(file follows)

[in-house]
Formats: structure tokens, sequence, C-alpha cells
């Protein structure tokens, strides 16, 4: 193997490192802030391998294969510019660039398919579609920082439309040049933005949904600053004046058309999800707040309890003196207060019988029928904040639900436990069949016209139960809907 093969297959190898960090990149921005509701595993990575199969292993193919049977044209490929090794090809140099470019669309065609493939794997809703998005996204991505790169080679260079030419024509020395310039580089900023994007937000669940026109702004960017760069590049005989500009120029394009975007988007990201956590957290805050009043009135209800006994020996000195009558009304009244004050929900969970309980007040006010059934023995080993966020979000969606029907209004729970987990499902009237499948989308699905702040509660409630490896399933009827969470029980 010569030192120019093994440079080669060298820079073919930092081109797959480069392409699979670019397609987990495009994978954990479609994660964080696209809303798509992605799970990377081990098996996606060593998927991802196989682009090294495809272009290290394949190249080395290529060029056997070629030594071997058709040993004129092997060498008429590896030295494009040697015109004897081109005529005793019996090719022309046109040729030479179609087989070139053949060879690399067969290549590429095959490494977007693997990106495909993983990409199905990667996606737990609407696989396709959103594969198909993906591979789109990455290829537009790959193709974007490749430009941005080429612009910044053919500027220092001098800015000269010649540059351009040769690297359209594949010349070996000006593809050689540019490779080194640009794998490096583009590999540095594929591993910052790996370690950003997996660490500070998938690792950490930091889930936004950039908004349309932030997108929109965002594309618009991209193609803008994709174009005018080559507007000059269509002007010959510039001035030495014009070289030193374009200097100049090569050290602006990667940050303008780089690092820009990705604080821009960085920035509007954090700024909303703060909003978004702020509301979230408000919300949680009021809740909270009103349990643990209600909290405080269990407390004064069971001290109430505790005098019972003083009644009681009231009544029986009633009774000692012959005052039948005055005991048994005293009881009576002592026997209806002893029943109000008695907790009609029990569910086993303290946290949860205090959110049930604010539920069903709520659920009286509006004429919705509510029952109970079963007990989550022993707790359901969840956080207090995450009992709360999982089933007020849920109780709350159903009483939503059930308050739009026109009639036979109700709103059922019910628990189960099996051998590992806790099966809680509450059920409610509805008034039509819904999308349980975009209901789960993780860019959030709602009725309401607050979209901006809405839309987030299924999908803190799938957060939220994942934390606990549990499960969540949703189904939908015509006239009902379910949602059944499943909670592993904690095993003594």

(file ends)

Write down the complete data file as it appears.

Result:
[in-house]
Formats: structure tokens, sequence, C-alpha cells
């Protein structure tokens, strides 16, 4: 193997490192802030391998294969510019660039398919579609920082439309040049933005949904600053004046058309999800707040309890003196207060019988029928904040639900436990069949016209139960809907 093969297959190898960090990149921005509701595993990575199969292993193919049977044209490929090794090809140099470019669309065609493939794997809703998005996204991505790169080679260079030419024509020395310039580089900023994007937000669940026109702004960017760069590049005989500009120029394009975007988007990201956590957290805050009043009135209800006994020996000195009558009304009244004050929900969970309980007040006010059934023995080993966020979000969606029907209004729970987990499902009237499948989308699905702040509660409630490896399933009827969470029980 010569030192120019093994440079080669060298820079073919930092081109797959480069392409699979670019397609987990495009994978954990479609994660964080696209809303798509992605799970990377081990098996996606060593998927991802196989682009090294495809272009290290394949190249080395290529060029056997070629030594071997058709040993004129092997060498008429590896030295494009040697015109004897081109005529005793019996090719022309046109040729030479179609087989070139053949060879690399067969290549590429095959490494977007693997990106495909993983990409199905990667996606737990609407696989396709959103594969198909993906591979789109990455290829537009790959193709974007490749430009941005080429612009910044053919500027220092001098800015000269010649540059351009040769690297359209594949010349070996000006593809050689540019490779080194640009794998490096583009590999540095594929591993910052790996370690950003997996660490500070998938690792950490930091889930936004950039908004349309932030997108929109965002594309618009991209193609803008994709174009005018080559507007000059269509002007010959510039001035030495014009070289030193374009200097100049090569050290602006990667940050303008780089690092820009990705604080821009960085920035509007954090700024909303703060909003978004702020509301979230408000919300949680009021809740909270009103349990643990209600909290405080269990407390004064069971001290109430505790005098019972003083009644009681009231009544029986009633009774000692012959005052039948005055005991048994005293009881009576002592026997209806002893029943109000008695907790009609029990569910086993303290946290949860205090959110049930604010539920069903709520659920009286509006004429919705509510029952109970079963007990989550022993707790359901969840956080207090995450009992709360999982089933007020849920109780709350159903009483939503059930308050739009026109009639036979109700709103059922019910628990189960099996051998590992806790099966809680509450059920409610509805008034039509819904999308349980975009209901789960993780860019959030709602009725309401607050979209901006809405839309987030299924999908803190799938957060939220994942934390606990549990499960969540949703189904939908015509006239009902379910949602059944499943909670592993904690095993003594």